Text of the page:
Lawnsdale careens straight down the hill. As it reaches Perchment Street, it spills down to Frankstown Road as a set of steps.
Back to the flatlands, I made my way back to my car. As I skittered down Durango Way, a colorful wall peeked through a slightly open steel door. I peeked in and was rewarded with a garden of murals.
I finished with six and a half miles – slightly more than a 10k. Most of the run covered new streets and I got to see turkeys and murals along the route. The steps were interesting, too. Nice run!
June has been a challenging month and my running stats show it. With only 75.5 miles this month, it was the lowest monthly mileage since February 2019. My elevation gain was decent, at 7,700 feet, but half May’s. The main reason has been ongoing problems with my left knee/ hamstring/ IT band. However, I’m hopeful additional rest, along with a few changes in my routine will allow me to run much more in July.
Nonetheless, all of my thirteen runs this month covered new streets. In the South and West, I’m continuing to make progress in Allentown, Brookline and West Liberty as well as Westwood. In the East, I’ve made progress in Garfield, Homewood and Regent Square. In the North I touched on Brighton Heights and Lawrenceville. I’m up to 261 “RATS” runs.
This project also had the honor of being the subject of two articles, one in the Pittsburgh Post-Gazette and the other in the Pittsburgh Magazine. Also Jim Lynch, the host of FeelGoodRunning featured me along with two other runners in his July 2020 podcast.
But, without further ado, here are the rest of my June runs.
RATS #00249 – West Liberty, Brookline
A run tragically cut short by hamstring pain. (Notice how I don’t get back to my starting point?) However, it continued my exploration of Brookline and West Liberty. It is a nice area, with modest houses, clean streets and a hill or two.
RATS #00250 – Garfield
This run was right after the Post-Gazette photographer took some pictures. She kept having me run back and forth. I thought “I suppose the first ones didn’t come out well.” Only after seeing the article did I realize how she used them.
A simple run in Garfield, with its booming hills and big houses. Usually I have no egrets on these journeys, but today was different.
RATS #00251 in Brighton Heights
I like running in Brighton Heights. The rather flat big streets are tree lined and its easy to get to. As I ran down one alley, I heard a “Hi Ed” faintly. By the time it registered in my brain, I couldn’t see anyone, but I remembered passing a woman playing with her son, and thought, “Hmm, that sounded like Kara”. Sure enough, a couple of days later, Kara mentioned seeing me run by. I love to hear my name called out when I’m running in an unfamiliar place.
Below are a few pics from the run. Benton Road and California Avenue are major roads here. Many of the massive brick houses are now multi-family apartments. Got a chance to take a selfie, which looks tremendously like the “Slow Down, Children Playing” dude. I found a classic brick street which must be mowed; only exceptional areas keep their bricks. Finally, the peonies in the alley were spectacular.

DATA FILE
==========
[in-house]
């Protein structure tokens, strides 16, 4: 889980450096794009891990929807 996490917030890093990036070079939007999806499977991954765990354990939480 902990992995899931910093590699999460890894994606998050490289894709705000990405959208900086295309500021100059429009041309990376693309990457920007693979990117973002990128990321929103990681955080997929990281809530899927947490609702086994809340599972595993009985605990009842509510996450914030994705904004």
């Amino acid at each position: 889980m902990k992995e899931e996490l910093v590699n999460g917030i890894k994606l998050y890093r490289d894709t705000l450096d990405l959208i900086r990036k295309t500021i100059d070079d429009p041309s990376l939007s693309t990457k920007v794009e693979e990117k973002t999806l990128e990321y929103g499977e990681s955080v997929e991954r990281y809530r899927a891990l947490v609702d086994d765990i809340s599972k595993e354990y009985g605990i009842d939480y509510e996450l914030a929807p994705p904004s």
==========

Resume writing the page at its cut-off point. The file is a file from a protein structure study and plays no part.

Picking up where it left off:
RATS #00259 – Regent Square
This run was over five miles in Regent Square on a sultry summer evening. Regent Square is pretty nice with brick, tree-lined streets and large houses. I spied a Little Library as well as the Glenn Green Stained Glass Studio , hanging wares on its fence.
RATS #00261 – West Liberty
A simple run in the Southcrest subdivision off of Pioneer Avenue. It is wedged between West Liberty Avenue and the South Busway. A very residential area, it is filled with small houses with impeccable lawns, many Mary statues and lots of cars.
So that’s it for June, 2020. Let’s hear it for a great July!
This was a short Saturday run in the eastern portion of Mount Washington. My hamstring is getting better, but I stopped running at the slightest twinge.
I started on Bailey Avenue, which is flat with ample street parking. While Bailey Avenue nearly runs on the crest of Mount Washington, there are a few streets closer to the bluff overlooking the city. I had missed this previously, including “Dicktom Way”.
“Did it intersect Harry Avenue?” some wise-ass friend asked.
Ha! No, it didn’t. But it did take me to Bigbee Street, with its great views of downtown buildings rising through the fog.. From there, I explored streets going down the hill toward East Warrendale Avenue.
This area is a mixed bag. There are certainly well kept houses and quirky yard art, but there are also run down houses and desolate alleys.
This orange Fletcher riding tractor caught my eye. I saw it turning the corner onto Cicero Way. While it looks a bit banged up, the tires and seat are okay and the blue tarp indicates someone cares about it. I wonder if it still works. The industrial strength salt shed was a bit of a surprise. However, looking at the map later I realized I was pretty close to the South Busway. That makes sense.
Finally, I saw this mural on a retaining wall along East Warrington Avenue. It seems this is a layered work. The original probably didn’t have the squiggles on top of the city skyline.
This was a decent run, though short. Turning onto Haberman Avenue’s big hill, I felt some twinges and called it a day.